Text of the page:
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Grime is one of the most underrated genres to come out of Britain in recent years. Known for gritty lyrics, deep bass, with just a little bit of a drippy kick, its a genre of music that brings out British trap culture in its entirety.
Originally a music genre that was exclusively played in the rough streets of London, grime became its own uniquely badass style that took the world by storm within a decade. Nowadays, its branched out into conscious grime and a number of other genres—with many trendy folks insisting on checking out the newest grime releases.
If you haven't really seen how good grime can sound, fear not. This list of the greatest grime songs ever will help you connect with the rough, edgy world of London's underbelly in the best way possible.
"Darkside" by Frisco
Frisco's baseline is super-hollow and borderline slimepunk because of how grimy and gooey it makes the song sound. Frisco's rap style is pointedly unique, and difficult to fully explain in words. High energy? Yes. Aggressive? Kinda, but at the same time, not necessarily in-your-face in a bad way.
All the elements of hip hop can be felt beautifully in this song, each in a new, exotic way. Either way, Frisco's got all the grime of the London Tube—and he makes it look good.
"The Truth" by Devlin
Devlin's devilishly good vocals and striking lyrics are exactly what makes "The Truth" one of the greatest grime songs to come out in the genre's early years. Unlike most other grime rappers, Devlin weaves amazing metaphors and a variety of topics into one epic spit—and would put most rappers to shame while doing so.
The thick, juicy beats that they use to help bring out the grittiness of the words really help seal the deal. But, then again, I'm a bit of a bass addict like that.
"Punch in the Face" by Jme
If you've ever dealt with a fake gangster, you already know exactly why Jme gets so irked by them. This track rips on how cocky wankstas are until they're literally punched in the face and have all their brags get proven to be falsehoods.
The blunt honesty in this song is what makes a lot of critics say it's one of the greatest grime songs out there. That, and the nice chunky synths, we're willing to bet.
"Duppy" by Skepta
Skepta's "Duppy" is one of the most danceable, bouncy grime songs you'll ever hear. In fact, it's one of the greatest grime songs for dancing because of its rapid pace, hardstyle-like kicks, and lively vibes.
If you want to see a slightly lighter side of grime that could be a pretty good soundtrack addition to your "drink Henny and smoke weed" night, this is it. It's just trippy enough to sound appropriate with drum and bass nights, and just dancehall enough to work well in a club scene.
Not too shabby.
"When I'm Ere" by Roll Deep
This is as close to trap as grime can get without being a different genre. "When I'm Ere" shows Roll Deep's talent for spitting out furious lyrics, keeping a drippy but strong beat, and also putting out the dangerous vibe that everyone adores both grime and trap for.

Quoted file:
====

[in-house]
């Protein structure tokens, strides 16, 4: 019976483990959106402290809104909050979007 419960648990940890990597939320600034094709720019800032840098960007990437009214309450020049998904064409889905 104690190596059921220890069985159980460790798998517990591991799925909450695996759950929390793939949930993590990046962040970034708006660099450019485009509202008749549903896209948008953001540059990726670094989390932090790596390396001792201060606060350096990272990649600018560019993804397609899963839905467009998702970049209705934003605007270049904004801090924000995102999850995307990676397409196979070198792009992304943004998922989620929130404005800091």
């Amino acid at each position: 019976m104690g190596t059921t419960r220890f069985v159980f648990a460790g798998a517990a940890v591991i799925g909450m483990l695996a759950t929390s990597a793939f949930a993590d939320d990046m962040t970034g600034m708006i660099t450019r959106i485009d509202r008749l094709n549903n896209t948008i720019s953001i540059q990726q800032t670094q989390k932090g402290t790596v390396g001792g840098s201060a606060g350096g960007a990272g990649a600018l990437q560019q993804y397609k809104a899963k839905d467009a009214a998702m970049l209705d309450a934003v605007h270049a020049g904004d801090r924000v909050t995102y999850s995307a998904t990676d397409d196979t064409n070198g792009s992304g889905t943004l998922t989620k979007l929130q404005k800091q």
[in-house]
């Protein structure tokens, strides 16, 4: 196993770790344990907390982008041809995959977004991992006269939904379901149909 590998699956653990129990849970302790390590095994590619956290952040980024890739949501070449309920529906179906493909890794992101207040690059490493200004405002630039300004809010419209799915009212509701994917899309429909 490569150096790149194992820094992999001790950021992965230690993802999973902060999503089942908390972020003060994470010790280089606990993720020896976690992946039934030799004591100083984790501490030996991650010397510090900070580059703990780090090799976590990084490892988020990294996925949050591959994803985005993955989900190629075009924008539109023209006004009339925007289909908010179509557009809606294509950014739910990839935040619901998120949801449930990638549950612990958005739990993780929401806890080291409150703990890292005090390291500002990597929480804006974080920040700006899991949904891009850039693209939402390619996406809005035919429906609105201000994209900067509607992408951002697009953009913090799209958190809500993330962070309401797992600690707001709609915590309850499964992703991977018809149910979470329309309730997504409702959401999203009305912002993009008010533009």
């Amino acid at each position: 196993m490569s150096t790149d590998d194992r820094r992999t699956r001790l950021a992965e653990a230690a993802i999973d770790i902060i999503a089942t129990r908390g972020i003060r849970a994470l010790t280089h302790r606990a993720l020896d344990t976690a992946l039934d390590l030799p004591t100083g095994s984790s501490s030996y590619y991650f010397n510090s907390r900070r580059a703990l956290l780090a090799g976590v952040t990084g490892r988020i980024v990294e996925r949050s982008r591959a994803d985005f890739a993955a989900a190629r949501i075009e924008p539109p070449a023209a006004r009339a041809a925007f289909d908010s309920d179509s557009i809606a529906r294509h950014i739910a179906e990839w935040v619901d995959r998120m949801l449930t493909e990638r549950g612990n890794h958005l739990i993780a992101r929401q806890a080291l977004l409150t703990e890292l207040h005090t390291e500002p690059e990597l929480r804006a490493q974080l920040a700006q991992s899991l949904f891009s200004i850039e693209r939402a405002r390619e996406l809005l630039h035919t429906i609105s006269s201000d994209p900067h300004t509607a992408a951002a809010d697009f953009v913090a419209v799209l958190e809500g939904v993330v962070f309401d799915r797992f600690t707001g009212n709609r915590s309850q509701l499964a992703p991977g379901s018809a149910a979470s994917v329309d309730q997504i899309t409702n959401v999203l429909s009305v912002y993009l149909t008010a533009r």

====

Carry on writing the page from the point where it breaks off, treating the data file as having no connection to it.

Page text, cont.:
The gypsy accordion switches from an exotic twist to a downright menacing tempo-keeper, and makes this one of the greatest grime songs out there. If you're looking for the king of gritty edge that you'd expect to hear in the wildest part of London, look no further than "When I'm Ere."
"Oi" by More Fire Crew
While a lot of grime music tends to try bring out a more Brooklynesque background, More Fire Crew didn't shy away from their London immigrant roots. "Oi" is pointedly British, but brings out the very Caribbean dancehall base that you'd expect to hear in reggae tracks.
Overall, it's a juxtaposition that really works well and makes you want to twerk your heart out. It's one of the greatest grime songs for folks who like artists like the Bug or Warrior Queen.
"P's and Q's" by Kano
Did you ever wonder what grime would sound like if it originated in Detroit? Kano might be British-born, but he has the same kind of rapping cadence as legendary Detroit rapper Eminem. The lyrics aren't too shoddy either, and definitely could hold their own in the D.
This is a song that tiptoes on Detroit rap, but still keeps the deep bass and synth that you'd expect from one of the greatest grime songs ever made.
"I Luv U" by Dizzee Rascal
Romance? In grime rap? It's more likely than you'd think, kinda. Okay, this is actually a really dark song that would make most people wince halfway through.
Dizzee Rascal basically weaves a story about teen pregnancy and blackmail in this surprisingly emotional, angry track. In terms of sheer emotional output, Rascal's "I Luv U" remains one of the greatest grime songs ever spat.
"Pagans" by Dizzee Rascal
Yes, Dizzee Rascal is good enough to warrant multiple entries on a list of the greatest grime songs ever made. "Pagans" has some of the most imposing-sounding bass lines we've seen, with a really nice, swerve-y synth background.
It's easy to see how Dizzee was able to score teamups with major pop icons after you see his talent at spinning rhymes and weaving wordy tales. On an added note, the music video is what makes this song so damned shareable. Ninjas are cool, okay?
“Wot Do U Call It?” by Wiley
Wiley is often considered to be a Godfather of Grime, and it's easy to see why. Grime and UK hip hop were seriously upgraded when he hit the grime scene, and what makes him so great is that he does what grime is supposed to do: show that garage sucks.
If you're looking for a wry mockery of all things bougie and garage-related, you're going to love this track. We might even say it's one of the greatest grime songs ever made totally dedicated to hating on garage.
That hollow bass, though...